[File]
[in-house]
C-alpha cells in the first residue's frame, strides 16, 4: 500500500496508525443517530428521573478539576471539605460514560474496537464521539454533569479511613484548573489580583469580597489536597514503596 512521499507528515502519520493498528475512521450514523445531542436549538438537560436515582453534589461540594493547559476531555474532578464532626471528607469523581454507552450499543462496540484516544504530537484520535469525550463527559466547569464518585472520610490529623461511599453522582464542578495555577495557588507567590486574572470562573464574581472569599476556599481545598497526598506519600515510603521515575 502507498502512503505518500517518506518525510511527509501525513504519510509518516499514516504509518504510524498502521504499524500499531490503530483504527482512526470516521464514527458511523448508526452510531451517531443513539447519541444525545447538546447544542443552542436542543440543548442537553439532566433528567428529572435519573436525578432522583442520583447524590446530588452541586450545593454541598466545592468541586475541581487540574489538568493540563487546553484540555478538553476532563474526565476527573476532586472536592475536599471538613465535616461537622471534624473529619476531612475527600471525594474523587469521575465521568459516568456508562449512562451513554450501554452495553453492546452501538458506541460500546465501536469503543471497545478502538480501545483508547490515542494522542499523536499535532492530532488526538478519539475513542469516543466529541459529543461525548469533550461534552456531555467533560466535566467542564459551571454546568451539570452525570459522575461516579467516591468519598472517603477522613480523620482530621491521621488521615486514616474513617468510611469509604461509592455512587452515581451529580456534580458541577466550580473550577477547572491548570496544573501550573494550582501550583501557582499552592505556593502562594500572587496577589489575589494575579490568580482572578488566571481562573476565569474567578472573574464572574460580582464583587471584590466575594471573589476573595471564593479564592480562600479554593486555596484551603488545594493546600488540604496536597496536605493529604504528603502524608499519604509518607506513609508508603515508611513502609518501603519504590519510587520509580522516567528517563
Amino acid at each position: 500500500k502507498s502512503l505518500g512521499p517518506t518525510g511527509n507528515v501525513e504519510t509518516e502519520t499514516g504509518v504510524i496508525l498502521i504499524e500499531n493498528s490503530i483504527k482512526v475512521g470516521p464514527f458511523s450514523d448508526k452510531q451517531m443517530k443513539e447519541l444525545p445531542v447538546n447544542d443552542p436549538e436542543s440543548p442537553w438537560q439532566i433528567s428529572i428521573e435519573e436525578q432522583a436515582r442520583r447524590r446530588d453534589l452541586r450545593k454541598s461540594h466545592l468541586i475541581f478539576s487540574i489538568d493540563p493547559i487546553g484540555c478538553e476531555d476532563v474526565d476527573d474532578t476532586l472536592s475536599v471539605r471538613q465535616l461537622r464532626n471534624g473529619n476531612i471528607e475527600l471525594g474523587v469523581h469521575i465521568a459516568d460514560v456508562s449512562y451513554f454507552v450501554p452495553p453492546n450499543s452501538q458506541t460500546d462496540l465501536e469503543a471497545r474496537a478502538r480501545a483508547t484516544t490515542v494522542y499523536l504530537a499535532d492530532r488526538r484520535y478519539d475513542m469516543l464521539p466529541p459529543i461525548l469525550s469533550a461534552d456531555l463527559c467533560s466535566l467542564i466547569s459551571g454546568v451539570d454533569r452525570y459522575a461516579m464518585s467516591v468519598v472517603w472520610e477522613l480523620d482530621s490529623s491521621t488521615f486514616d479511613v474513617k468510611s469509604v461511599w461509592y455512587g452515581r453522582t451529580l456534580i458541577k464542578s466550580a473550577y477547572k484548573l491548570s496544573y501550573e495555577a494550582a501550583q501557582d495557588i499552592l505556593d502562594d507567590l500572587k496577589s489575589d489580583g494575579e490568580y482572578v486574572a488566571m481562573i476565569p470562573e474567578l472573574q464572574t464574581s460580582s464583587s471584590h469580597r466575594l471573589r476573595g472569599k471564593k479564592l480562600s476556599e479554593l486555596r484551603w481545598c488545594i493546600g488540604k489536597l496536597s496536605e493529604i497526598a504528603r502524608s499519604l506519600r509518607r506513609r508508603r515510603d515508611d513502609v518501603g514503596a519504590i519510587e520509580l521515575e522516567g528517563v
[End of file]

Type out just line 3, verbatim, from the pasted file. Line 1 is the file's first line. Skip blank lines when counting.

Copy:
Amino acid at each position: 500500500k502507498s502512503l505518500g512521499p517518506t518525510g511527509n507528515v501525513e504519510t509518516e502519520t499514516g504509518v504510524i496508525l498502521i504499524e500499531n493498528s490503530i483504527k482512526v475512521g470516521p464514527f458511523s450514523d448508526k452510531q451517531m443517530k443513539e447519541l444525545p445531542v447538546n447544542d443552542p436549538e436542543s440543548p442537553w438537560q439532566i433528567s428529572i428521573e435519573e436525578q432522583a436515582r442520583r447524590r446530588d453534589l452541586r450545593k454541598s461540594h466545592l468541586i475541581f478539576s487540574i489538568d493540563p493547559i487546553g484540555c478538553e476531555d476532563v474526565d476527573d474532578t476532586l472536592s475536599v471539605r471538613q465535616l461537622r464532626n471534624g473529619n476531612i471528607e475527600l471525594g474523587v469523581h469521575i465521568a459516568d460514560v456508562s449512562y451513554f454507552v450501554p452495553p453492546n450499543s452501538q458506541t460500546d462496540l465501536e469503543a471497545r474496537a478502538r480501545a483508547t484516544t490515542v494522542y499523536l504530537a499535532d492530532r488526538r484520535y478519539d475513542m469516543l464521539p466529541p459529543i461525548l469525550s469533550a461534552d456531555l463527559c467533560s466535566l467542564i466547569s459551571g454546568v451539570d454533569r452525570y459522575a461516579m464518585s467516591v468519598v472517603w472520610e477522613l480523620d482530621s490529623s491521621t488521615f486514616d479511613v474513617k468510611s469509604v461511599w461509592y455512587g452515581r453522582t451529580l456534580i458541577k464542578s466550580a473550577y477547572k484548573l491548570s496544573y501550573e495555577a494550582a501550583q501557582d495557588i499552592l505556593d502562594d507567590l500572587k496577589s489575589d489580583g494575579e490568580y482572578v486574572a488566571m481562573i476565569p470562573e474567578l472573574q464572574t464574581s460580582s464583587s471584590h469580597r466575594l471573589r476573595g472569599k471564593k479564592l480562600s476556599e479554593l486555596r484551603w481545598c488545594i493546600g488540604k489536597l496536597s496536605e493529604i497526598a504528603r502524608s499519604l506519600r509518607r506513609r508508603r515510603d515508611d513502609v518501603g514503596a519504590i519510587e520509580l521515575e522516567g528517563v